His lessons.” Archbishop Fulton Sheen (Those Mysterious Priests)

Saturday, November 18, 2017

The Devotion of Blessed Solanus Casey

The following comes from the Catholic Exchange:


Thank God ahead of time.  This sentence nearly leapt off the page of a thin book of collected quotes by Father Solanus Casey that I purchased at the St. Bonaventure Monastery in Detroit.  I was a young college student, and my faith was in its springtime as I embraced my singlehood to grow and mature in everything related to Catholicism.  I only ended up at the Capuchin monastery, because my mother had invited me to a one-day pilgrimage there.  Having never heard of Father Solanus before that day, I eagerly accepted her invitation without expectation of what might happen or how I might be inspired.
But Father Solanus’s life changed mine that day as I traced his footsteps through the building, feeling his presence strongly with me.  It was as if Father Solanus came to life that day, and everything biographical about him captivated me in an instant.  His writings, too, were simple and yet incredibly profound.  I knew I met a kindred saint that day, despite the fact that he was not even beatified.
My mother’s interest in Father Solanus began with a casual conversation with her friend who owned the local Catholic bookstore in our area.  He explained that Father Solanus spent quite a bit of time in his later years living in our diocese, which piqued her interest further.  Then she heard some amusing personal stories from friends whose parents had known him, and somehow the camaraderie between Father Solanus and my mom was sealed.
I knew that day as I pondered his life and legacy why my mom asked me to join her.  The depth of my affinity towards this plain and quiet Franciscan perplexed me at first, mostly because I was the scholarly type who enjoyed intellectual debates and analyzing research in my spare time.  Father Solanus was nothing like me, but I was drawn to him.  I wanted to be more like him spiritually: poor in spirit and pure of heart.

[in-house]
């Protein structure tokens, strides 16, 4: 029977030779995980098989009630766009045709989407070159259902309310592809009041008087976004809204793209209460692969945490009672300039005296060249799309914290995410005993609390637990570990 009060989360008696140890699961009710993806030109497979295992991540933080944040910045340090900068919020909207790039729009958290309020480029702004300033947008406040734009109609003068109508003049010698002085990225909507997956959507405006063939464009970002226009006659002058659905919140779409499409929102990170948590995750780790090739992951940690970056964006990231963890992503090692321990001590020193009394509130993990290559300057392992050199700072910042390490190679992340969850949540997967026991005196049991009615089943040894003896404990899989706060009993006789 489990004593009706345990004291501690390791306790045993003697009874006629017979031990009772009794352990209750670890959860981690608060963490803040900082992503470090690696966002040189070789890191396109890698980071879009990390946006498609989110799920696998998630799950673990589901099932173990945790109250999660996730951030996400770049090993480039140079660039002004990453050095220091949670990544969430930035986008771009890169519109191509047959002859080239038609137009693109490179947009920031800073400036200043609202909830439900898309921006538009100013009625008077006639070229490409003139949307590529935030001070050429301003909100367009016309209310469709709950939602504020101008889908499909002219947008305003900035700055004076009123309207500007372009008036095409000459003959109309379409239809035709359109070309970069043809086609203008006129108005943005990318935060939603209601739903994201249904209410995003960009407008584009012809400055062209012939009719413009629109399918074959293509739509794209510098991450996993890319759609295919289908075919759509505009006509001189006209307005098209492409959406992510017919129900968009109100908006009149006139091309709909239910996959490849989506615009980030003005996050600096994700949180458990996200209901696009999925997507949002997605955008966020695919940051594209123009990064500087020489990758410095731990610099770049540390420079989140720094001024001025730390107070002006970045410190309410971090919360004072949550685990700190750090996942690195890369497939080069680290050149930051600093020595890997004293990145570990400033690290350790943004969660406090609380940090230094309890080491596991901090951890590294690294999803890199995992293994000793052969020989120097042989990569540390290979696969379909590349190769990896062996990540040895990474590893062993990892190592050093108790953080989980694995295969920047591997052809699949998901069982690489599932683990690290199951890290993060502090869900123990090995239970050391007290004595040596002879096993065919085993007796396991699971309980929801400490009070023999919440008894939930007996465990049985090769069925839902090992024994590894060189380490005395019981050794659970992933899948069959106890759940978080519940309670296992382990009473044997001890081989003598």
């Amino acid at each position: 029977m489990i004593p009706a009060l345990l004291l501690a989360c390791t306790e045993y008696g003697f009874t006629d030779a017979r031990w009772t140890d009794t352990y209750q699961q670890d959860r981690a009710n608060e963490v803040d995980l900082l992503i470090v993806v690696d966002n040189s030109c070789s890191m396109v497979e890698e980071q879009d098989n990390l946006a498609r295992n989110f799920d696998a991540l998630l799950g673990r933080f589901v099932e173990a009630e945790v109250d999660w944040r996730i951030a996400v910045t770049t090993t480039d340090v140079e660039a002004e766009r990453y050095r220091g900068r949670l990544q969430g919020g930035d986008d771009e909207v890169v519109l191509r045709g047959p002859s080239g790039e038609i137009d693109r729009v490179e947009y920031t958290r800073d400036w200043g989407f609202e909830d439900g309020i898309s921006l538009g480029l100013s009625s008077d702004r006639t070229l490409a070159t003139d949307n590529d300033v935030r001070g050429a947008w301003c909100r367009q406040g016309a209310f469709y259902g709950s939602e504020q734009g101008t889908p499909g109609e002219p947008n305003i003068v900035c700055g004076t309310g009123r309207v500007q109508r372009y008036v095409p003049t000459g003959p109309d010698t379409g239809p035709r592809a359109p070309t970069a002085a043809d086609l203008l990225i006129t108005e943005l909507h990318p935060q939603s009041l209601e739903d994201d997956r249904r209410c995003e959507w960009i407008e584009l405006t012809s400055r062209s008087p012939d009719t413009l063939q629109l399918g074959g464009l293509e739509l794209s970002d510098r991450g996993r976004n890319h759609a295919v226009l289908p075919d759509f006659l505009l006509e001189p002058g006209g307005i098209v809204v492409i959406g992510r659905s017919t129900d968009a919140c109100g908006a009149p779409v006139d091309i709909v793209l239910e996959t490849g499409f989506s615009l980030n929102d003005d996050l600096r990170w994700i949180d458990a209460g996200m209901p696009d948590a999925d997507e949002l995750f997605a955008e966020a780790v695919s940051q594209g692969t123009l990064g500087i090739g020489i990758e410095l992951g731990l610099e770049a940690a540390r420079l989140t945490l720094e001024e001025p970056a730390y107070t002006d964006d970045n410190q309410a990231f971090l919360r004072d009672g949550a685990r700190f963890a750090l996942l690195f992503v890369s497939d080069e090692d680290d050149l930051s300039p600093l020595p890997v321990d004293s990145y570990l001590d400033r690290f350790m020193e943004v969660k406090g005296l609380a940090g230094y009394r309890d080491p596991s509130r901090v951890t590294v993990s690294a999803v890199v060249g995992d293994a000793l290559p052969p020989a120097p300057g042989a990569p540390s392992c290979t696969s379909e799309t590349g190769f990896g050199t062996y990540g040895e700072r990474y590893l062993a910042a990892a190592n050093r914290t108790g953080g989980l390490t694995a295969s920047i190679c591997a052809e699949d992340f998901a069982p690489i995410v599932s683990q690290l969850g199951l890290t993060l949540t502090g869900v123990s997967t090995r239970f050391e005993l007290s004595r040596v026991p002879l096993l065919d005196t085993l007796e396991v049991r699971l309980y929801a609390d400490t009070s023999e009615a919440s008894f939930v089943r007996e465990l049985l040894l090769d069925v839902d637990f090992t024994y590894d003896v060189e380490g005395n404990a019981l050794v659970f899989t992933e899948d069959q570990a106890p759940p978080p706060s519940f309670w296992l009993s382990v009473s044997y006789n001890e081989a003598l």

After that pilgrimage, I began to ask for Father Solanus’s intercession, but only sporadically.  College and then graduate studies overwhelmed and distracted me, but his memory remained captured in my psyche.  From time to time I would wonder rhetorically (and silently), How can I be like Father Solanus?  How can I grow in such humility and with joy in being considered nothing?
You see, Father Solanus scrubbed the toilets at the monastery not only without complaint but, in fact, with great interior peace and joy.  I couldn’t fathom doing such a thing were I in his position, because my pride was too great.  But Father Solanus accepted what was given to him – whether it was bodily injury or a menial and demeaning task – with incredible resignation to the Divine Will.  He gave all to and for God.  That is what attracted me to his charism.
Years later, I found myself masked in darkness as I faced a dreaded c-section with our second daughter, Sarah, after an intense 24-hour labor.  My pride in shambles, I wept openly in front of perfect strangers who prepped me for the operation.  My heart was inconsolable, yet somewhere in the abyss of my fear, a tiny voice said to me, Say a prayer to Father Solanus.
Instantly I offered a silent supplication to my Capuchin friend in Heaven, and my heart was still and quiet.  I sensed a Heavenly presence, though I uttered not a word to a single person, including my husband, Ben.  And the operation not only went flawlessly, but I was told by the on-call obstetrician that it was “miraculous.” 

Sunday, November 12, 2017

Chris Stefanick on the Mass


Friday, November 10, 2017

The Question for Our Age: “Quo Vadis?”

The following comes from the Catholic World Report:


Secular liberalism is at odds with Catholicism. The point seemed obvious to most people until the postwar period, when the thought took hold that an essentially harmonious relationship could be established that would draw on the American model. America, it seemed, was different from Europe with its long tradition of statism and anti-clericalism. It rejected an established church, but embraced religious freedom, an active and diverse civil society, and a limited and decentralized government that did not try to dominate culture and gave the Church the protection and freedom she needed to thrive.